Any other baby led weaning parents out there? How has your experience been? [name_f]Do[/name_f] you have any tips to share?
I was an unwilling BLWer with number three. I homemade purées for one and two but three was not having any of it. He had severe tantrums at the sight of a spoon. So he decided he was a BLW baby not me!
[name_f]My[/name_f] tip is find less messy BLW foods that baby will eat which you can take with you when out and about. Toast and bananas are good for pre teeth babies. I also made savoury vegetable muffins which were a godsend! Also Japanese style omelette and Spanish tortillas are great as they are more firm than other egg dishes. All of these reduce the mess if you are in public places!
With my 7 year old, I made her purees at home. I didn’t know anything about [name_u]Baby[/name_u] Led Weaning yet, and was scared to give her real food. She didn’t have her first tooth until 11 months.
By the time I had my second daughter, I had learned about [name_u]Baby[/name_u] Led Weaning from the Internet, but also we went to Mexico when she was 6 months old. In my husband’s village in Mexico, “Baby Led Weaning” is just how people feed their kids. There is no jarred baby food unless you drive into another town 30 mins away to the supermarket. I let my daughter try almost everything I was eating; soup, tortillas, rice, beans, small pieces of chicken, fruits, etc. She also had 4 teeth by 7 months old. [name_f]My[/name_f] husband claims it’s because I gave her real food that her teeth came in, but it’s probably something his family believes.
Both my kids are good eaters now, but I’ll definitely be doing the [name_u]Baby[/name_u] Led Weaning again with this baby. I don’t have time to be making baby food with three kids. It’s easier to just feed them pieces of what we are eating.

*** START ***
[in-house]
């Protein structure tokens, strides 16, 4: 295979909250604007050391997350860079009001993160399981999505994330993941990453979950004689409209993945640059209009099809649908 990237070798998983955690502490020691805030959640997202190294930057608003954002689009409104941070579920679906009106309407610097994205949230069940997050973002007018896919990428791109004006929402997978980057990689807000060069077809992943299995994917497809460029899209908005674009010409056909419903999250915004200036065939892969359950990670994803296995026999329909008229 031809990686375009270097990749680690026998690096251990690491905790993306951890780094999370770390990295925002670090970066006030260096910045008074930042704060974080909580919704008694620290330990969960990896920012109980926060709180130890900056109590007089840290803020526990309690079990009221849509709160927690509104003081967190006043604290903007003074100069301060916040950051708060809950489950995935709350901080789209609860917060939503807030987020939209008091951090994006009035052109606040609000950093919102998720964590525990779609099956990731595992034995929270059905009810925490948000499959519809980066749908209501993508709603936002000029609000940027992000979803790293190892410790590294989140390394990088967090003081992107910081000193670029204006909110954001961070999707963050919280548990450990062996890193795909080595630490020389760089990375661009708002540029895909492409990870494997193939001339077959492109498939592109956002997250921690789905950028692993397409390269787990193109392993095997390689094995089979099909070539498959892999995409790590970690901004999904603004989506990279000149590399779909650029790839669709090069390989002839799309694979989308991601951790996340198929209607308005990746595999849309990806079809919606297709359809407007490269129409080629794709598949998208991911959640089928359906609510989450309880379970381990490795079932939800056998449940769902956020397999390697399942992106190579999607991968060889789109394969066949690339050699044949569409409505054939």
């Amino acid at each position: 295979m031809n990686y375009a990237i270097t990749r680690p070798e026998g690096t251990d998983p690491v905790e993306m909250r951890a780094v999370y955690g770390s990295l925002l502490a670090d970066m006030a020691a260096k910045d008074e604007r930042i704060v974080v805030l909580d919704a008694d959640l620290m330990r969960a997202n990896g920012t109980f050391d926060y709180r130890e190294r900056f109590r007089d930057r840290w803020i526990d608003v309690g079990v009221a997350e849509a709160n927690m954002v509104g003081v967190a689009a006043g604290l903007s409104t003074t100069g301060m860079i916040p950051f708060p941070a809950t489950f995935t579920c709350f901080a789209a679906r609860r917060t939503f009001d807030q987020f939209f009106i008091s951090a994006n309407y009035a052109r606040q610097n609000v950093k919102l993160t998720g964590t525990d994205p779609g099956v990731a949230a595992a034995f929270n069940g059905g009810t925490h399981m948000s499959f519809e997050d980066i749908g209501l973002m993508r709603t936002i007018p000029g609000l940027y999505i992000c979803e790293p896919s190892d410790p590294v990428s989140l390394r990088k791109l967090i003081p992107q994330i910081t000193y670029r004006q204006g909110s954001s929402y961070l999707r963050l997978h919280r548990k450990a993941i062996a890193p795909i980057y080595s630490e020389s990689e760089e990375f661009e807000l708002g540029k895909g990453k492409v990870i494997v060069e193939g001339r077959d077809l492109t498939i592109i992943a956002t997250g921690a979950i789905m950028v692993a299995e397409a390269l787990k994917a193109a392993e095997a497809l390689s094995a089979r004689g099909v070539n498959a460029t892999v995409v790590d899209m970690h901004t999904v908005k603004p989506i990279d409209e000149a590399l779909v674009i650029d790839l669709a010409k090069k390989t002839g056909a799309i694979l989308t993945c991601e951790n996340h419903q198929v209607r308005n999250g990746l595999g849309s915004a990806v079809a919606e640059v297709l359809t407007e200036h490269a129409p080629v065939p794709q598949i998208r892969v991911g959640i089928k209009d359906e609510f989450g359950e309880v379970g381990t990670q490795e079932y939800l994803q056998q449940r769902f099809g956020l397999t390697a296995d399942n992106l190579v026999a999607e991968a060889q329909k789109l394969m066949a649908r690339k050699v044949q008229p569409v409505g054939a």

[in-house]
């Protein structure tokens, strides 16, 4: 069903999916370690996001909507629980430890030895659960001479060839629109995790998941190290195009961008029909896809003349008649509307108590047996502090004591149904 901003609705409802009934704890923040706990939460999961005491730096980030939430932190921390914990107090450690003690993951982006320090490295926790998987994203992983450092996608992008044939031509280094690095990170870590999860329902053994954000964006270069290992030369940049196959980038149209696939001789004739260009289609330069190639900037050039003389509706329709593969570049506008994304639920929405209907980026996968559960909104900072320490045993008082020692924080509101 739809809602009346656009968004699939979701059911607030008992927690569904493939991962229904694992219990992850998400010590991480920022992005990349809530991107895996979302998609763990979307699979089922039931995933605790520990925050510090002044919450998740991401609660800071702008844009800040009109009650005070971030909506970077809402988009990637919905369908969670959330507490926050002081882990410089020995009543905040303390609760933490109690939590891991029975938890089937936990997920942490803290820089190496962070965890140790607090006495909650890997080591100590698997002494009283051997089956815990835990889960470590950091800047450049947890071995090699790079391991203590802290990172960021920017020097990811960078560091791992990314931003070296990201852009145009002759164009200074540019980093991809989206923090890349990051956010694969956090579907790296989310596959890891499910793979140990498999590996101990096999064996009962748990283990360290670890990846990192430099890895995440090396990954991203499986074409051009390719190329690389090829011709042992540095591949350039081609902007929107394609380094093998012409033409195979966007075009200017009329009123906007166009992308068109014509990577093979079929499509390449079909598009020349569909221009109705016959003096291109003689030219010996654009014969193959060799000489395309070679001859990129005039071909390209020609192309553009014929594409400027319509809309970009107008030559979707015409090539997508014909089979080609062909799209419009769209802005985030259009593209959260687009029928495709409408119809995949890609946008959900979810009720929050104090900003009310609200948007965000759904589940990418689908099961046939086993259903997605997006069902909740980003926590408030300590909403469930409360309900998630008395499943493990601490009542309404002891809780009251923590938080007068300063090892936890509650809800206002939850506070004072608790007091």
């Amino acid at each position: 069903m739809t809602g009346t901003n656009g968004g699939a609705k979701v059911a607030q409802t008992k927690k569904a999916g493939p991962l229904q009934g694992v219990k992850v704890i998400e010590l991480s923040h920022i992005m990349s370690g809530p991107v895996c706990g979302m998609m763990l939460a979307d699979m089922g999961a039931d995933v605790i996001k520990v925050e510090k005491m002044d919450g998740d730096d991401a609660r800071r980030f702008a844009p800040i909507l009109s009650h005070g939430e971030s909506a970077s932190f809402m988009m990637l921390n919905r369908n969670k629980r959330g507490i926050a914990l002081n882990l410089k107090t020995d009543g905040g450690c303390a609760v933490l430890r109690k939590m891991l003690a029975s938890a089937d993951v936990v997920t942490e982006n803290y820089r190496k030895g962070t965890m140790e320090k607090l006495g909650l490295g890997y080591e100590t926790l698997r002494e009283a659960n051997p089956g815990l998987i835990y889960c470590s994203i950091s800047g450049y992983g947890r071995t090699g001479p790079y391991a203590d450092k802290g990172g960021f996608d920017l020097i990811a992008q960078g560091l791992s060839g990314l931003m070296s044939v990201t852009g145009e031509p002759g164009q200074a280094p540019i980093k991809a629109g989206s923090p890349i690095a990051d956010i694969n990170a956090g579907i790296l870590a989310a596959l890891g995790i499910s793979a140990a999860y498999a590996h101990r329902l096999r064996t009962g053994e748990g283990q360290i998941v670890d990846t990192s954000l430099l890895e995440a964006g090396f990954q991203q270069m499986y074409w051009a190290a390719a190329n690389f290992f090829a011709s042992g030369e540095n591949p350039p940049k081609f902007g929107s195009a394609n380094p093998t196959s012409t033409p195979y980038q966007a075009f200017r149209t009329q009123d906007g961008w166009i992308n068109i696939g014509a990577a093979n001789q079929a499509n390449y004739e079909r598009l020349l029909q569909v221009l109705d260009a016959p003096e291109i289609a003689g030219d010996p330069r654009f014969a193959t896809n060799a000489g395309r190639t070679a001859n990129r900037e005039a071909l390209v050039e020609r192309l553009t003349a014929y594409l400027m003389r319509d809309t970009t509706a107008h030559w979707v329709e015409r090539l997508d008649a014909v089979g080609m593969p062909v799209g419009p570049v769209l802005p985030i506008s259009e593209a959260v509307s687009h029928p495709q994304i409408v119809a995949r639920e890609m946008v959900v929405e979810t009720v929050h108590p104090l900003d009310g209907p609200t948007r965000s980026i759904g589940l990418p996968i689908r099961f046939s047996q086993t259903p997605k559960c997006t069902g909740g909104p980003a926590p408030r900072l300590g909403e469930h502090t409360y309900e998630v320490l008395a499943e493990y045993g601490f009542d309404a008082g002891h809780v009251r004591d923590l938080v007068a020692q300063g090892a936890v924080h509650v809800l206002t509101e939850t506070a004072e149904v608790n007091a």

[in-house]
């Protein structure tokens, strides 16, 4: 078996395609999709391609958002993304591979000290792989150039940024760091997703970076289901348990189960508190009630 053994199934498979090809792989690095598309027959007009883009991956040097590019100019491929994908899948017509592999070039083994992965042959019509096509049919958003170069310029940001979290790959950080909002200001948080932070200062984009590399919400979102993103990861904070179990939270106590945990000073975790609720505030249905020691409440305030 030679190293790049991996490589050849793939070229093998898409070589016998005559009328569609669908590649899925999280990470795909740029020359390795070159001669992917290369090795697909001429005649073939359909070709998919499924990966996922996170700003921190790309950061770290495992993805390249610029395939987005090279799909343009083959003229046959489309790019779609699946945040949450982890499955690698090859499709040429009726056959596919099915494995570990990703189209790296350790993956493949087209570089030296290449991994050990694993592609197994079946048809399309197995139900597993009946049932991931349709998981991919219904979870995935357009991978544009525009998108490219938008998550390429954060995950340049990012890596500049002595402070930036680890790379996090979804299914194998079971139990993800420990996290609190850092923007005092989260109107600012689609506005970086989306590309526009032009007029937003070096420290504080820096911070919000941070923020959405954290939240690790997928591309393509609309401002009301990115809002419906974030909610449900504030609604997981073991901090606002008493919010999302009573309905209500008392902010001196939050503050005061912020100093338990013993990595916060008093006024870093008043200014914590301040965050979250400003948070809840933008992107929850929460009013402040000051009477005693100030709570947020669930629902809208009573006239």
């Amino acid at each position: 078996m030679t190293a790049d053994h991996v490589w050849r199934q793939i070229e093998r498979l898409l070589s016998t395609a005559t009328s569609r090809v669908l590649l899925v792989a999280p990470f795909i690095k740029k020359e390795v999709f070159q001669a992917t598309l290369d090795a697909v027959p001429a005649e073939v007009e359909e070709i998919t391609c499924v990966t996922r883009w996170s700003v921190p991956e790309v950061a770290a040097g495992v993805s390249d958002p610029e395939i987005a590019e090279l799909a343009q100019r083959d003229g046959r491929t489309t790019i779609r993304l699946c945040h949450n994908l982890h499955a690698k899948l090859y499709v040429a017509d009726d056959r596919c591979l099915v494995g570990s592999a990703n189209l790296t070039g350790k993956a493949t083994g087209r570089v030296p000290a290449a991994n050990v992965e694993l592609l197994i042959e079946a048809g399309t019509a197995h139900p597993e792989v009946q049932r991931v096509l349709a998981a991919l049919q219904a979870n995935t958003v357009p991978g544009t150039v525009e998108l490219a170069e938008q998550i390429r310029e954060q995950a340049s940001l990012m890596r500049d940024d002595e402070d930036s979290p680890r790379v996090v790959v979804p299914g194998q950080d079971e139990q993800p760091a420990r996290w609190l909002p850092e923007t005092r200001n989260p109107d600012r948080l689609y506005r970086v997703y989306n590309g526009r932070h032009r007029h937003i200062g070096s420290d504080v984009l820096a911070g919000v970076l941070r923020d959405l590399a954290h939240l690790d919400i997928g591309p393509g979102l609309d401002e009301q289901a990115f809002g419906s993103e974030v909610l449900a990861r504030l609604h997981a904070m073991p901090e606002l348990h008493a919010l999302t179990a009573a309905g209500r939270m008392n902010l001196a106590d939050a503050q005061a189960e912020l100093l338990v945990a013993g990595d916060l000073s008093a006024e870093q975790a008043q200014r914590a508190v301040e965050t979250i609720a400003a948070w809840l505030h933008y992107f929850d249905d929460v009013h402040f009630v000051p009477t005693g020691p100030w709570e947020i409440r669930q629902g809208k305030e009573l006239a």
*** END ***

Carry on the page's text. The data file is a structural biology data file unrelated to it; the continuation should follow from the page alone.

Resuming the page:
A warning for you though: not everyone will agree with it, or be familiar with it. [name_f]My[/name_f] dad was against me giving my daughter food that wasn’t mashed. I had to talk to him more about it. He would always say, “You can’t give a baby that!”
[name_f]My[/name_f] experience is similar. With my eldest we did purées. I knew about BLW, but she was already doing purées when I started fostering her, so I made my own. I noticed her fine motor skills seemed behind so I gave her finger foods at about 8 months. During the work week, she mostly got purées with the nanny.
I’m just starting BLW with my son at 6 mo. We’ve already had some negative remarks from a family member who happened to be visiting this week. All family lives in another country so we won’t have anyone nearby to upset. Our community here is pretty open. Others have already done BLW.
So far he’s exploring, but not consuming much, which I know is normal. However, I’m still getting used to the gagging. I know it’s gagging, not choking, but I’m on my feet a few times a meal ready to give him the Heimlich
I never understood why this concept has a special name… Honestly, we just called it “food.”
At around 4-5 months, we began introducing FOOD to our child. It was very straightfoward and a pleasant, fun, and enjoyable experience for everyone.
BLW baby here. Started at the recommended 6 months but he was premature so wasn’t ready til 8 months. Had lots of pancakes, cucumber fingers, berries and everything I have. He’s 13 months now and breakfast was pancakes with honey and berries, lunch was a sandwich, cheese, Wotsits, a mini malt loaf and dinner was spaghetti carbonara.
The one tip I relied on was to let him work it out himself before I intervened. I panicked constantly that he’d choke but I don’t think he ever choked, just gagged. He refused spoon feeding and puree repulsed him (don’t blame him if I’m honest ) so it was his own choice. I just give him what I eat or a healthy alternative if I’m feeling something naughty.
[name_f]My[/name_f] mum was so confused and always commented on the food I gave him, sometimes said I gave him too much (majority goes on the floor so I always give him more than he would eat!) but I’m glad I kept with it as he’s an amazing eater now. His fine motor skills are excellent.
Baby-led weaning is a method for introducing solid foods that don’t involve purees or spoon-feeding. Instead, your baby feeds herself soft foods that you place in front of her. You should through the basics, from when you can start giving your baby finger foods to how you can make sure she’s safe when she’s eating.